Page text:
Although Audrey is a big fan of the visual programming environment Scratch she talked of giving learners tools ‘that real programmers use’. As an aside, I’ve always found it really disingenuous that some educators add a lot of structure to learning activities and try to make learning ‘easier’ by making the tools available less powerful. After all, it’s highly unlikely that the educators themselves learned in anything other than a fairly ‘messy’ way.

Part of the problem is that we don’t really have a pedagogy around Computer Science (CS) which makes a lot of this suck-it-and-see. I thought Audrey showed real insight when she talked of those who are highly skilled in programming often being highly self-motivated. These people can make great teachers, but (in both our experiences, I think) often don’t. Certainly a lot of the online places you can learn to code seem to be overly-structured and focus on procedural, rather than conceptual, stuff.

At the end of the day, the procedural stuff (especially around syntax) can be learned through tinkering. It’s the conceptual stuff, arguably, that’s the most important.

Recommendation 3: Give learners industrial-strength tools and don’t overly structure what they can do with them

Misc.

Audrey also mentioned lots of other stuff that would turn this into an epic post. She talked about the importance of real project-based learning, where the learner decides what they’re learning, not the teacher/website. She mentioned why Webmaker as a ‘brand’ is important as it focuses on the Web rather than the (sometimes) closed ecosystems of native apps in the mobile space. And, interestingly, Audrey talked about the importance of users understanding the politics of ‘Open’ and why it matters.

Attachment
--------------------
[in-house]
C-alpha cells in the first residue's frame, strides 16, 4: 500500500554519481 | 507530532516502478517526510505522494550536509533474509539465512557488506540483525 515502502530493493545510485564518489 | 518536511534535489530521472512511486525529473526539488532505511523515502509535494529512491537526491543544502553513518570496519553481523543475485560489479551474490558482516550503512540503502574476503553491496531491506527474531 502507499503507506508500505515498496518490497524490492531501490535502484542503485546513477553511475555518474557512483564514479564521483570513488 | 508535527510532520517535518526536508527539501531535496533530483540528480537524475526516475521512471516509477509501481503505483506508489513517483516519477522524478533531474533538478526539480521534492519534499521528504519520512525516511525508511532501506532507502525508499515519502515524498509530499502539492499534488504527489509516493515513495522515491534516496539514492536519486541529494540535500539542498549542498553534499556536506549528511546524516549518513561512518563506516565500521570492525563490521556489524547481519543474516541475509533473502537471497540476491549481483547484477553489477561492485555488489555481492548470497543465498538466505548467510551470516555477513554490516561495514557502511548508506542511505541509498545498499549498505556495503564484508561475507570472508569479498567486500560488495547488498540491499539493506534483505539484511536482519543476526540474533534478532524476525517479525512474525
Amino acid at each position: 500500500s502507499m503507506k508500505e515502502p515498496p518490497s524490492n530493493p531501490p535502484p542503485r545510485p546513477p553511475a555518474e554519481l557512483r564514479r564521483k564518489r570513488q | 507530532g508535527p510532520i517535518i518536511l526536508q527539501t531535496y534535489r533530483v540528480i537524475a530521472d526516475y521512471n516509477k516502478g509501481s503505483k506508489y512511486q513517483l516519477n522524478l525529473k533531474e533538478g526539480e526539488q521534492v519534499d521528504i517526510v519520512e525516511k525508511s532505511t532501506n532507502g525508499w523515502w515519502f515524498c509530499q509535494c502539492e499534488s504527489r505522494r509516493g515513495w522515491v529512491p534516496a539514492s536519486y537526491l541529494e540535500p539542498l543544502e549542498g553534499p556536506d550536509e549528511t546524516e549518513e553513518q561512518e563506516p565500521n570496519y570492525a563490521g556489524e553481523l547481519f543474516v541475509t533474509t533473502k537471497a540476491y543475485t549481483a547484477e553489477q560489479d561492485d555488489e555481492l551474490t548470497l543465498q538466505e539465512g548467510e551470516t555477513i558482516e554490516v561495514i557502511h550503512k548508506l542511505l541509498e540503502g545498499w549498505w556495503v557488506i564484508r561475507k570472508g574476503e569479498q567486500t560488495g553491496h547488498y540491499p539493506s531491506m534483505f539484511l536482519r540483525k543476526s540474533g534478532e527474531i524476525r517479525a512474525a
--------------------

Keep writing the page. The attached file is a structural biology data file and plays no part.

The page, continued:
Note to self: talk to Audrey more. :-)

  • http://johnjohnston.info/blog johnjohnston

    Hi Doug,

    I think ‘scripting’ is a useful word, but I stared with HyperCard. Thinking of HC I guess you have seen http://worrydream.com/LearnableProgramming/ which has a useful critique of the online code learning tools and some interesting suggestions.

    I tried a few of the online code learning tools and find I usually get bored quite quickly. I am much more engaged as a learner when I am making or trying to make something that is ‘useful’ to me. That use might just be having fun riffing of someone or something else. I can for a while go through the online tools for an hour a day but learn more, or learn happier diving into a project that eats a weekend.

    A shorter example of this process (a couple of half hours): http://johnjohnston.info/tests/random106.html to which I’ve just added some notes to go over the story after reading this post. As Audry say’s where the learner decides what they’re learning, not the teacher/website.

    Every time I remember to look at thimble it seems to have improved. I wonder if hackagame is going to be extended to allow editing of the JavaScript files? I could not seem to get to then in the pong example?

    Another approach might be to give folk as toolbox of simplish stuff that could be stuck together. For example in the slider I link above, the slider code could be one tool and a flickr search another. Learners cold gain a lot by figuring out how to stick these together.

    Hopefully the industrial strength tools turn out to be a text editor. Although thimble and other online tools are nice it is a bit easier, I find, to work in a text editor. This lets folk have an understanding of how files are organised and work together and are less likely to fail than online tools (Discus ate the first version of this comment)

    Alan Levine has occasionally mentioned a coding version of DS106. Something of that nature could provide examples, allow learners to look under the hood and give them these example provided by other learners to riff off while providing a community.

    Along with scripting, tinkering and webmaker are great words, they hint of enthusiasm, amateur development and fun.